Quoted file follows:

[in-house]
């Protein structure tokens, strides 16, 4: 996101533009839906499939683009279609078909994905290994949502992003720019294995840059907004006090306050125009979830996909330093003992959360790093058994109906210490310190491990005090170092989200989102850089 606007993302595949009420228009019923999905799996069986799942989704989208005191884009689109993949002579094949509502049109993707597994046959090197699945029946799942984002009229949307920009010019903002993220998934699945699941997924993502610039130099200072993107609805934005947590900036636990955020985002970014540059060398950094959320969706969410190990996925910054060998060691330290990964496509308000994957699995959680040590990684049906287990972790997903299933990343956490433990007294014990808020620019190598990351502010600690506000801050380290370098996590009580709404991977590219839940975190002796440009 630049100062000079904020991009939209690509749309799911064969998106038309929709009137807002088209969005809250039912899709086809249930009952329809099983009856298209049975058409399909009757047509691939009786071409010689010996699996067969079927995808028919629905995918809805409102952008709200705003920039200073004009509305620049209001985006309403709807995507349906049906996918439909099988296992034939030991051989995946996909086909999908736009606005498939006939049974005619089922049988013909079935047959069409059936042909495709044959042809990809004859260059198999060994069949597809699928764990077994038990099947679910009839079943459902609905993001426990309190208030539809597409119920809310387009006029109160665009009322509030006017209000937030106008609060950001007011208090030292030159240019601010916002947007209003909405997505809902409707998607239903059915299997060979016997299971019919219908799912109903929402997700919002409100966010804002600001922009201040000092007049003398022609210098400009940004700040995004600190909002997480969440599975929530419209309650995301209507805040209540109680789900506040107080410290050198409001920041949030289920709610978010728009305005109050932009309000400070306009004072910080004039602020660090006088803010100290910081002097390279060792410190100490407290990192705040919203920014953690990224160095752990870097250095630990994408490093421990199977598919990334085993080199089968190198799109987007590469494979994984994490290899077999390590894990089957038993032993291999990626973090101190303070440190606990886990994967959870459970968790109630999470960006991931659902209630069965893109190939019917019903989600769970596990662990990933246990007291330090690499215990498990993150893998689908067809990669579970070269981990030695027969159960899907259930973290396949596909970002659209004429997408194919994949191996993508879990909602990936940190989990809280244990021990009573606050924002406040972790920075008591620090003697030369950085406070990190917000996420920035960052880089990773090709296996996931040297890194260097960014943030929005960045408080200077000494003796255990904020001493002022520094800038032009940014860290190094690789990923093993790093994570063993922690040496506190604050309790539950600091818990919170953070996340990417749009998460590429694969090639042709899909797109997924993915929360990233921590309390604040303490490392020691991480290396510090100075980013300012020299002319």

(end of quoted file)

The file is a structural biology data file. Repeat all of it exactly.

[in-house]
């Protein structure tokens, strides 16, 4: 996101533009839906499939683009279609078909994905290994949502992003720019294995840059907004006090306050125009979830996909330093003992959360790093058994109906210490310190491990005090170092989200989102850089 606007993302595949009420228009019923999905799996069986799942989704989208005191884009689109993949002579094949509502049109993707597994046959090197699945029946799942984002009229949307920009010019903002993220998934699945699941997924993502610039130099200072993107609805934005947590900036636990955020985002970014540059060398950094959320969706969410190990996925910054060998060691330290990964496509308000994957699995959680040590990684049906287990972790997903299933990343956490433990007294014990808020620019190598990351502010600690506000801050380290370098996590009580709404991977590219839940975190002796440009 630049100062000079904020991009939209690509749309799911064969998106038309929709009137807002088209969005809250039912899709086809249930009952329809099983009856298209049975058409399909009757047509691939009786071409010689010996699996067969079927995808028919629905995918809805409102952008709200705003920039200073004009509305620049209001985006309403709807995507349906049906996918439909099988296992034939030991051989995946996909086909999908736009606005498939006939049974005619089922049988013909079935047959069409059936042909495709044959042809990809004859260059198999060994069949597809699928764990077994038990099947679910009839079943459902609905993001426990309190208030539809597409119920809310387009006029109160665009009322509030006017209000937030106008609060950001007011208090030292030159240019601010916002947007209003909405997505809902409707998607239903059915299997060979016997299971019919219908799912109903929402997700919002409100966010804002600001922009201040000092007049003398022609210098400009940004700040995004600190909002997480969440599975929530419209309650995301209507805040209540109680789900506040107080410290050198409001920041949030289920709610978010728009305005109050932009309000400070306009004072910080004039602020660090006088803010100290910081002097390279060792410190100490407290990192705040919203920014953690990224160095752990870097250095630990994408490093421990199977598919990334085993080199089968190198799109987007590469494979994984994490290899077999390590894990089957038993032993291999990626973090101190303070440190606990886990994967959870459970968790109630999470960006991931659902209630069965893109190939019917019903989600769970596990662990990933246990007291330090690499215990498990993150893998689908067809990669579970070269981990030695027969159960899907259930973290396949596909970002659209004429997408194919994949191996993508879990909602990936940190989990809280244990021990009573606050924002406040972790920075008591620090003697030369950085406070990190917000996420920035960052880089990773090709296996996931040297890194260097960014943030929005960045408080200077000494003796255990904020001493002022520094800038032009940014860290190094690789990923093993790093994570063993922690040496506190604050309790539950600091818990919170953070996340990417749009998460590429694969090639042709899909797109997924993915929360990233921590309390604040303490490392020691991480290396510090100075980013300012020299002319």